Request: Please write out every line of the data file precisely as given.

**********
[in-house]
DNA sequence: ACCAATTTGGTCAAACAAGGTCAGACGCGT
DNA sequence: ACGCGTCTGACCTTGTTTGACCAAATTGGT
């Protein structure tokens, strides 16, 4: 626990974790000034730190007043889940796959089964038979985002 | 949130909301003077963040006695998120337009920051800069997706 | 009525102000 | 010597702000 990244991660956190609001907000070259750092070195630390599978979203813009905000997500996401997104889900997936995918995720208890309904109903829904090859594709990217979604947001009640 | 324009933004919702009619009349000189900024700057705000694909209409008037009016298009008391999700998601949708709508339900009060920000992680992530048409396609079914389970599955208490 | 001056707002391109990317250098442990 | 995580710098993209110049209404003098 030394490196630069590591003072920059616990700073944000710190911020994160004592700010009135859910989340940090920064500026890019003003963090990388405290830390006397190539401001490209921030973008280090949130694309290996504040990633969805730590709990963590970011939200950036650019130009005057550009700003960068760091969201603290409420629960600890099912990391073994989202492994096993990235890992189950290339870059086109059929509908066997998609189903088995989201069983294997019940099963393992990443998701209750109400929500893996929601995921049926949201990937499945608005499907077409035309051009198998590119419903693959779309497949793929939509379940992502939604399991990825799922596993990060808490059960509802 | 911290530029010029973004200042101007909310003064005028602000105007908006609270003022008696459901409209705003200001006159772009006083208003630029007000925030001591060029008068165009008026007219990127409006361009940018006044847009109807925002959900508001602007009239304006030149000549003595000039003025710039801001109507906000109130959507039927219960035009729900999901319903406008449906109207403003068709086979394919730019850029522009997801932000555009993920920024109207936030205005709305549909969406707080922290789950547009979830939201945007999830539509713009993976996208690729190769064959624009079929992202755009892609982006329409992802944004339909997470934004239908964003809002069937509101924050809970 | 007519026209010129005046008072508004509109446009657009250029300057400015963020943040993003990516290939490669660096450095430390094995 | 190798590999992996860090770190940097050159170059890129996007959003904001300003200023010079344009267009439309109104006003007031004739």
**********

[in-house]
DNA sequence: ACCAATTTGGTCAAACAAGGTCAGACGCGT
DNA sequence: ACGCGTCTGACCTTGTTTGACCAAATTGGT
């Protein structure tokens, strides 16, 4: 626990974790000034730190007043889940796959089964038979985002 | 949130909301003077963040006695998120337009920051800069997706 | 009525102000 | 010597702000 990244991660956190609001907000070259750092070195630390599978979203813009905000997500996401997104889900997936995918995720208890309904109903829904090859594709990217979604947001009640 | 324009933004919702009619009349000189900024700057705000694909209409008037009016298009008391999700998601949708709508339900009060920000992680992530048409396609079914389970599955208490 | 001056707002391109990317250098442990 | 995580710098993209110049209404003098 030394490196630069590591003072920059616990700073944000710190911020994160004592700010009135859910989340940090920064500026890019003003963090990388405290830390006397190539401001490209921030973008280090949130694309290996504040990633969805730590709990963590970011939200950036650019130009005057550009700003960068760091969201603290409420629960600890099912990391073994989202492994096993990235890992189950290339870059086109059929509908066997998609189903088995989201069983294997019940099963393992990443998701209750109400929500893996929601995921049926949201990937499945608005499907077409035309051009198998590119419903693959779309497949793929939509379940992502939604399991990825799922596993990060808490059960509802 | 911290530029010029973004200042101007909310003064005028602000105007908006609270003022008696459901409209705003200001006159772009006083208003630029007000925030001591060029008068165009008026007219990127409006361009940018006044847009109807925002959900508001602007009239304006030149000549003595000039003025710039801001109507906000109130959507039927219960035009729900999901319903406008449906109207403003068709086979394919730019850029522009997801932000555009993920920024109207936030205005709305549909969406707080922290789950547009979830939201945007999830539509713009993976996208690729190769064959624009079929992202755009892609982006329409992802944004339909997470934004239908964003809002069937509101924050809970 | 007519026209010129005046008072508004509109446009657009250029300057400015963020943040993003990516290939490669660096450095430390094995 | 190798590999992996860090770190940097050159170059890129996007959003904001300003200023010079344009267009439309109104006003007031004739």